I don't understand "blind thomas" part of your question. No one, to my knowledge, was blind, either Dylan Thomas or his father, D. J.
The poem is a villanelle dedicated to his father. It was most likely written when his father was ill in the mid 1940s, but it was published in 1952 after his father's death. Ironically, the poet lived only another year. He died of complications from pneumonia and swelling of the brain due to excessive alcohol.
The villanelle is very structured and difficult to write. It has 19 lines (5 tercets and a quatrain that ends with a couplet). It is a musical type of poetry that has refrains interwoven, and with a Welsh lilt (like Thomas'), it must have been a beautiful listening experience.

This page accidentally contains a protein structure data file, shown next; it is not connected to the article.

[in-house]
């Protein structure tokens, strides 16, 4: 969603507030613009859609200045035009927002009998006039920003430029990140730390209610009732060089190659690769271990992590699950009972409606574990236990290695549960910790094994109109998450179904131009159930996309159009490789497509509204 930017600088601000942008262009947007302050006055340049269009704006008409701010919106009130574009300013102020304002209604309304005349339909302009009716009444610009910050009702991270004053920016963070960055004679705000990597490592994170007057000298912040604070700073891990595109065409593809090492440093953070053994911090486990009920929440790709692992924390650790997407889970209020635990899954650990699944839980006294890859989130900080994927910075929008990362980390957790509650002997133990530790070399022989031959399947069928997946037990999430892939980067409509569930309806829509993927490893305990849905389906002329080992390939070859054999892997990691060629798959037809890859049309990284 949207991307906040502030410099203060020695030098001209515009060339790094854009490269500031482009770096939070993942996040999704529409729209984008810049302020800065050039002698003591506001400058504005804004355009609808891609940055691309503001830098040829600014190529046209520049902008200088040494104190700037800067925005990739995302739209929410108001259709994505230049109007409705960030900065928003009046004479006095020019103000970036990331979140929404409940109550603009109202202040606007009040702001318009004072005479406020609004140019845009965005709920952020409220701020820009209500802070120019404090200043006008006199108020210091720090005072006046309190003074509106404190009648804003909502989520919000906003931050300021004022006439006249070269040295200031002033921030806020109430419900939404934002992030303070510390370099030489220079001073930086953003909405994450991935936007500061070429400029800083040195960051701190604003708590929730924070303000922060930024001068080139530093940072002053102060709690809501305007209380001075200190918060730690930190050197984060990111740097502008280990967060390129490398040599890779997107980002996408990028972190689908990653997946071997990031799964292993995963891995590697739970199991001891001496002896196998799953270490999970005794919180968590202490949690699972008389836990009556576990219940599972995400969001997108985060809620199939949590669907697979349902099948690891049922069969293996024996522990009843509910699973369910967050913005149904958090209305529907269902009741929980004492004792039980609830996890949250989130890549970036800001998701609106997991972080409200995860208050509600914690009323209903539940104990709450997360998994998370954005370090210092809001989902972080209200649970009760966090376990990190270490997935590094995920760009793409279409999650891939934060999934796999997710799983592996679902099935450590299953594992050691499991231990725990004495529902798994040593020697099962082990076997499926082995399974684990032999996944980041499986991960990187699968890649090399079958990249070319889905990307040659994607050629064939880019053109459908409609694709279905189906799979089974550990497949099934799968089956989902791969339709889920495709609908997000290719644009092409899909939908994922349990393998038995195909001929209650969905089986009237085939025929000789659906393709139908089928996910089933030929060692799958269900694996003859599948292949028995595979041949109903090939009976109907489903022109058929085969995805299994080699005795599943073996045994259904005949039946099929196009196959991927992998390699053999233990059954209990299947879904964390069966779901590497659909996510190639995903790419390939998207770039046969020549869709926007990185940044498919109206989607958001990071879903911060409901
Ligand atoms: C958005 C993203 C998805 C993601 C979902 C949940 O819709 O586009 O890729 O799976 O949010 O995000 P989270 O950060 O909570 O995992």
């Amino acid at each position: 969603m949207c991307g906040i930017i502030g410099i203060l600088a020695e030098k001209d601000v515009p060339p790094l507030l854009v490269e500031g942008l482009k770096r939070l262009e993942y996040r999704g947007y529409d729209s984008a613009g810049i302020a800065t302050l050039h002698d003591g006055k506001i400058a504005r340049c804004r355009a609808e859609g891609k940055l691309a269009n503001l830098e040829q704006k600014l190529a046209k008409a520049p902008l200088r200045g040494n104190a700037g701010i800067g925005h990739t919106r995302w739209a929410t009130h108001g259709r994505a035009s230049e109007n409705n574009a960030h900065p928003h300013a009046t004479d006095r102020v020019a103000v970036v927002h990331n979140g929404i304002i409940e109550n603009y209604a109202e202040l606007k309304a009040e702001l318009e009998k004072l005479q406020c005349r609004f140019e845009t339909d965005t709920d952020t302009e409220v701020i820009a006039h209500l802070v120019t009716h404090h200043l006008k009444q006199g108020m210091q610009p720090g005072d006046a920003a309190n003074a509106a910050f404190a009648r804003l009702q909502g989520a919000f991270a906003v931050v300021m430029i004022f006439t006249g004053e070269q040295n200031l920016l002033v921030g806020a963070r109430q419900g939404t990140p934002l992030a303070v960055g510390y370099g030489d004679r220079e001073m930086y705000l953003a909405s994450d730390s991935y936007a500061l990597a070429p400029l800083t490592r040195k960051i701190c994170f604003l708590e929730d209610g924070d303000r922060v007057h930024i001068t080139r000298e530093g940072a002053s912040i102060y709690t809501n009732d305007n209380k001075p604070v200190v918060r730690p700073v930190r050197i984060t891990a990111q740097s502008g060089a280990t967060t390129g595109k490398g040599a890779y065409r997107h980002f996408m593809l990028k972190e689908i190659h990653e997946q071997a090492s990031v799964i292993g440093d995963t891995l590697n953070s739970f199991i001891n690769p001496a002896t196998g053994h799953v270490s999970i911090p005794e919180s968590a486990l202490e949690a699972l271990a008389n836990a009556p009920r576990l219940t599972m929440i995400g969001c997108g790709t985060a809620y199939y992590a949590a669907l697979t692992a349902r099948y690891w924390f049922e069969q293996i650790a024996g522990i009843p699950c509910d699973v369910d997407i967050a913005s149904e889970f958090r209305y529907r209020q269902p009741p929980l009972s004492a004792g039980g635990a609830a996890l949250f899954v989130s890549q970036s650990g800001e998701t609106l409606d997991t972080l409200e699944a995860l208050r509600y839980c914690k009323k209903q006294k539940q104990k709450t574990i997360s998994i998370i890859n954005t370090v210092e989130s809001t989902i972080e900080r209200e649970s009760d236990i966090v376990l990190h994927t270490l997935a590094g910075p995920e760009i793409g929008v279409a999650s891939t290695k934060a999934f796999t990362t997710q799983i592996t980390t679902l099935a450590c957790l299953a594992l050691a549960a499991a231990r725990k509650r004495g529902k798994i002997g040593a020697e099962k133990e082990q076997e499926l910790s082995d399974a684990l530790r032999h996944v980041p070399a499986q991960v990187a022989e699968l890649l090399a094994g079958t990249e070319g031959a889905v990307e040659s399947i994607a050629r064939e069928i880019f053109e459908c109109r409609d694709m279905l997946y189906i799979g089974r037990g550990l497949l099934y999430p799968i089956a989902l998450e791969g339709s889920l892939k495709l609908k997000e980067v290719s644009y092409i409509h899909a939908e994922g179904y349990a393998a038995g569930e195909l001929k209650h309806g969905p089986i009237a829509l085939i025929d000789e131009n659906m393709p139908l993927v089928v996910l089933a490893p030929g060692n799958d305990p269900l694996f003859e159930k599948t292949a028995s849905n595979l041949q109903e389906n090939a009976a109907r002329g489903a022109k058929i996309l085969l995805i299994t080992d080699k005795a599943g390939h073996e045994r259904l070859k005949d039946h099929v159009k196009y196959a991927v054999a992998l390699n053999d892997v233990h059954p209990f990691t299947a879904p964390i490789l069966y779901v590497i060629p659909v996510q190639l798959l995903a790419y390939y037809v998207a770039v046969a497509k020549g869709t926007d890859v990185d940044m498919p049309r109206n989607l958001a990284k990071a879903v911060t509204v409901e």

The villanelle affirms life, to the last breath. It is a "carpe diem" (seize the day) poem. Most "carpe diem" poems are applied to youth and love; here, Thomas applies it to old age and death, but he maintains the youthful and angry tone. There is a unity to the poem, literally and thematically. Life and death are united; youth and old age are united; as are night and day, gentleness and rage, sight and blindness.
The poem is paradoxical in that it is a plea to rage against death as a means of affirming life. In a way, the poem's philosophy is similar to that of the absurd hero of which Camus writes in "Myth of Sisyphus." Sisyphus hated death, loved life, and scorned the gods. He cheated Hades, tricked him into living two lives instead of one. He was willing to accept a life of absurd labor for the sake of seizing the day.